For instance, lenders look for different business types. We created the Lending Express marketplace to employ our cutting-edge, innovative trademarked MatchScore™ algorithm to find the perfect match between borrowers and lenders. And it’s free.
At the end of the day, innovation is about figuring out your strengths. Lenders should be able to focus on their core business of providing financing to SMBs, while Lending Express should focus on programming and bridging market gaps between SMB loan seekers and loan lenders.
With many other marketplaces out there, what makes yours different?
EA: Lending Express uses superior technology and deeper data that make it faster and more accurate than other marketplaces.
As computer programmers by trade, we were able to develop a program that uses AI to collect and evaluate data about loan seekers’ banking activity and credit history. And it does that so much faster than the competition and offers greater ease to the customer.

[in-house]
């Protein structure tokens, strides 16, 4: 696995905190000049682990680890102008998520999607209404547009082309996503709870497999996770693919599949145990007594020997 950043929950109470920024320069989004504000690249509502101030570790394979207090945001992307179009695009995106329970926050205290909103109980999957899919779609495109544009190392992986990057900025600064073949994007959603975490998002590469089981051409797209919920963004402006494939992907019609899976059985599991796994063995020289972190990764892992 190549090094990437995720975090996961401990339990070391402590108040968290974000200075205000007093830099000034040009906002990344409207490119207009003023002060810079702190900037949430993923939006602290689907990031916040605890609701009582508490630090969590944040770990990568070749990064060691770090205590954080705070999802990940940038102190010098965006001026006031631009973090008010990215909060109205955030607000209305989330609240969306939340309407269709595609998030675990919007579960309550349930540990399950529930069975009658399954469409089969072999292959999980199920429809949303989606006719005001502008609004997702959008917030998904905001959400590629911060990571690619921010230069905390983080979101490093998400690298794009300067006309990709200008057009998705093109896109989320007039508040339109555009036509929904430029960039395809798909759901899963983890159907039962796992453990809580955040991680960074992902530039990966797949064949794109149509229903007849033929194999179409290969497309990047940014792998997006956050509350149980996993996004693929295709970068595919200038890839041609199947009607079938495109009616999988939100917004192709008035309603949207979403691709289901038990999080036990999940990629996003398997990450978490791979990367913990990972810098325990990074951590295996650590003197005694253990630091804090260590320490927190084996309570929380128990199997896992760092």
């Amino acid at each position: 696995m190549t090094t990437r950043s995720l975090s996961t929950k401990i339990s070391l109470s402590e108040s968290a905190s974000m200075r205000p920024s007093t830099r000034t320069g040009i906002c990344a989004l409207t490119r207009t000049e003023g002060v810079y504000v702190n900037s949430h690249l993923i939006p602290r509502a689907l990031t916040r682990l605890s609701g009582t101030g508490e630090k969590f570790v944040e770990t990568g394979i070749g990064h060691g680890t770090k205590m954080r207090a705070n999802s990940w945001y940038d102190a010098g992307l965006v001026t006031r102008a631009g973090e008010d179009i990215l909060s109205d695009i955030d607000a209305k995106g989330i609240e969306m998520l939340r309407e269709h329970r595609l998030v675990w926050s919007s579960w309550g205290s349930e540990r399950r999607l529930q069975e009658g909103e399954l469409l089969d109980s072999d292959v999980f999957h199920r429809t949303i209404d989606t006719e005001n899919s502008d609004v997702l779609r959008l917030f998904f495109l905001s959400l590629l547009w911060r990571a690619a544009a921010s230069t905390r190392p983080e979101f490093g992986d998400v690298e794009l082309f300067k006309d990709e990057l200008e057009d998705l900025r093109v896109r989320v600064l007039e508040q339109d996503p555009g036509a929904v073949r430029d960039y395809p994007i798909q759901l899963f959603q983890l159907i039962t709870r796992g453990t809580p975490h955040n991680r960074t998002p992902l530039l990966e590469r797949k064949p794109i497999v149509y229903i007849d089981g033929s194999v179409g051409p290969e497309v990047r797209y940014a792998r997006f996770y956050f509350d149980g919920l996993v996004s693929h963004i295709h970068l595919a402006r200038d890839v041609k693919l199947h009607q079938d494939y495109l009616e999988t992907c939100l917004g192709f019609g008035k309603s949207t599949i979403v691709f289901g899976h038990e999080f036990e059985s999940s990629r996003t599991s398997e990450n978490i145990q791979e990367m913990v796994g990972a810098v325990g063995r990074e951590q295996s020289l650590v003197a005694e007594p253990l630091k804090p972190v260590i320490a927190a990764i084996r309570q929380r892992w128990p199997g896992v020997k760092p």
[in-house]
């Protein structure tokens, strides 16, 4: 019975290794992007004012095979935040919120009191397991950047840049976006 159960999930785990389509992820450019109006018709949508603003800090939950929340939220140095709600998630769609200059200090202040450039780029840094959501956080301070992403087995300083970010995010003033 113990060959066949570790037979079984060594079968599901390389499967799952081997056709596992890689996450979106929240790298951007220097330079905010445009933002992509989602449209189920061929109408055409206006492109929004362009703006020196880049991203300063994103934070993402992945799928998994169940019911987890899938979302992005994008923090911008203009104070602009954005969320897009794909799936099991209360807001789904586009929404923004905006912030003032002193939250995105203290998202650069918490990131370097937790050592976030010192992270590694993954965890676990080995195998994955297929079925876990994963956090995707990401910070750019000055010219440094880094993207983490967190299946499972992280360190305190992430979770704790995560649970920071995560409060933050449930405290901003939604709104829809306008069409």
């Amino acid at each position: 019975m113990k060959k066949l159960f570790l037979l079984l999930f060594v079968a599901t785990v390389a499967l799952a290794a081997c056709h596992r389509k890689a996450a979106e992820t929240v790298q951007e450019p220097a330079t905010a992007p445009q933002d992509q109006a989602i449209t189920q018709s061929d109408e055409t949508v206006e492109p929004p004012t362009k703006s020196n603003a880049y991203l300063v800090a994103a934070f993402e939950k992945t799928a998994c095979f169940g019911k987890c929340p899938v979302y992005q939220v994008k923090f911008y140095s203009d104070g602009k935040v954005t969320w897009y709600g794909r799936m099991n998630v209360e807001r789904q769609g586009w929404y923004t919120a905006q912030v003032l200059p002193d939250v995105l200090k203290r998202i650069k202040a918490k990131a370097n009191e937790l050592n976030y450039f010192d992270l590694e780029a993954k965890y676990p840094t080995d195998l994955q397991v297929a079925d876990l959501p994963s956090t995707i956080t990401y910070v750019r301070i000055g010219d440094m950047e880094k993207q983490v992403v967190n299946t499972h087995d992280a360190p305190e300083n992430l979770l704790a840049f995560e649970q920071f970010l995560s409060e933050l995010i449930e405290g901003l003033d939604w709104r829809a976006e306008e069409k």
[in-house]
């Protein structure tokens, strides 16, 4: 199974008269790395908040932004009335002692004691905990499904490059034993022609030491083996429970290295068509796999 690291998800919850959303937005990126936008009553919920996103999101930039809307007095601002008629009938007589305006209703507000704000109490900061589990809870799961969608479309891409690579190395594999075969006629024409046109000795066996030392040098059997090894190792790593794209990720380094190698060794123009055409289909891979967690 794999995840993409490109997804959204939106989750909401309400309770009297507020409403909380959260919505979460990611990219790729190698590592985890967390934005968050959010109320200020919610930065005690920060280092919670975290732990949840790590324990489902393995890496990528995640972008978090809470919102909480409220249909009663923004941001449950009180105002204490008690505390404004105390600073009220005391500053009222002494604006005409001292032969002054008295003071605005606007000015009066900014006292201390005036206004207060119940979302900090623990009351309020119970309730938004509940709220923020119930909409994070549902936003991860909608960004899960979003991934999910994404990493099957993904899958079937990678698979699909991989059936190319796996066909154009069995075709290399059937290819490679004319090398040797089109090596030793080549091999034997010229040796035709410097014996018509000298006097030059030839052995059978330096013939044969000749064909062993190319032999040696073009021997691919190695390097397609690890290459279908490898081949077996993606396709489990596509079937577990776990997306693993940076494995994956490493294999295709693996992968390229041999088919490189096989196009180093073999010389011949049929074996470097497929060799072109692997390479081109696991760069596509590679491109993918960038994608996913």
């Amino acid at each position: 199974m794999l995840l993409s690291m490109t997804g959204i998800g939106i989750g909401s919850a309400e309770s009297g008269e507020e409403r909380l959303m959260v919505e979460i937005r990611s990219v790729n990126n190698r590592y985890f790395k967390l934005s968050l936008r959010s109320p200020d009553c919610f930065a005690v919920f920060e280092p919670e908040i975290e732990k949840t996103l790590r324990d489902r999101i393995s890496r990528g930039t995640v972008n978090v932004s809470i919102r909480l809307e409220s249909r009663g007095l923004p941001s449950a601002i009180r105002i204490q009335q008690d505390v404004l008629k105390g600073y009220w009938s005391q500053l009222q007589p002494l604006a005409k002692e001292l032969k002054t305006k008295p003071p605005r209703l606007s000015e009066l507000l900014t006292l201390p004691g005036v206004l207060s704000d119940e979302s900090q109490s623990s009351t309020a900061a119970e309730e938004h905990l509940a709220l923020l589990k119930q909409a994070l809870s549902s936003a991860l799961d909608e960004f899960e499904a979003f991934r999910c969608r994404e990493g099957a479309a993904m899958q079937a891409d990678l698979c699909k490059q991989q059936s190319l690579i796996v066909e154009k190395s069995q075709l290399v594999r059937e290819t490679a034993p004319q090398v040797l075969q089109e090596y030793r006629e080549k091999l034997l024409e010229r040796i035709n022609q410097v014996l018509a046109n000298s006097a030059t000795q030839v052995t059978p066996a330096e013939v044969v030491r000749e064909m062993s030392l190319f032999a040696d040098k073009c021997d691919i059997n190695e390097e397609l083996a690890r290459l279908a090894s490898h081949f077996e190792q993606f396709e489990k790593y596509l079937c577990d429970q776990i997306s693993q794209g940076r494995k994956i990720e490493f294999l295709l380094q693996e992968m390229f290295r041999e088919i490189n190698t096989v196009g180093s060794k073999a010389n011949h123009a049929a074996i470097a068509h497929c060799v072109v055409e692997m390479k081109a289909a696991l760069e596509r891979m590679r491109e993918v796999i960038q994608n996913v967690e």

That data is then plugged into two custom algorithms—also developed and trademarked by our team—that are able to predict a customer’s desirability as a loan candidate, and match them with a lender interested in customers that fit that profile.
This system also protects both loan lenders and loan seekers by using data to glean a deeper understanding of each party’s legitimacy. Our approach supports the development of an automated, smart marketplace for loans and operates in tandem with the future of banking and finance as an instant and easy process.
We use all data points, leveraging the AI. Technology gives an objective view, and [delivers a great] user experience. You get a response immediately; you don’t need to wait.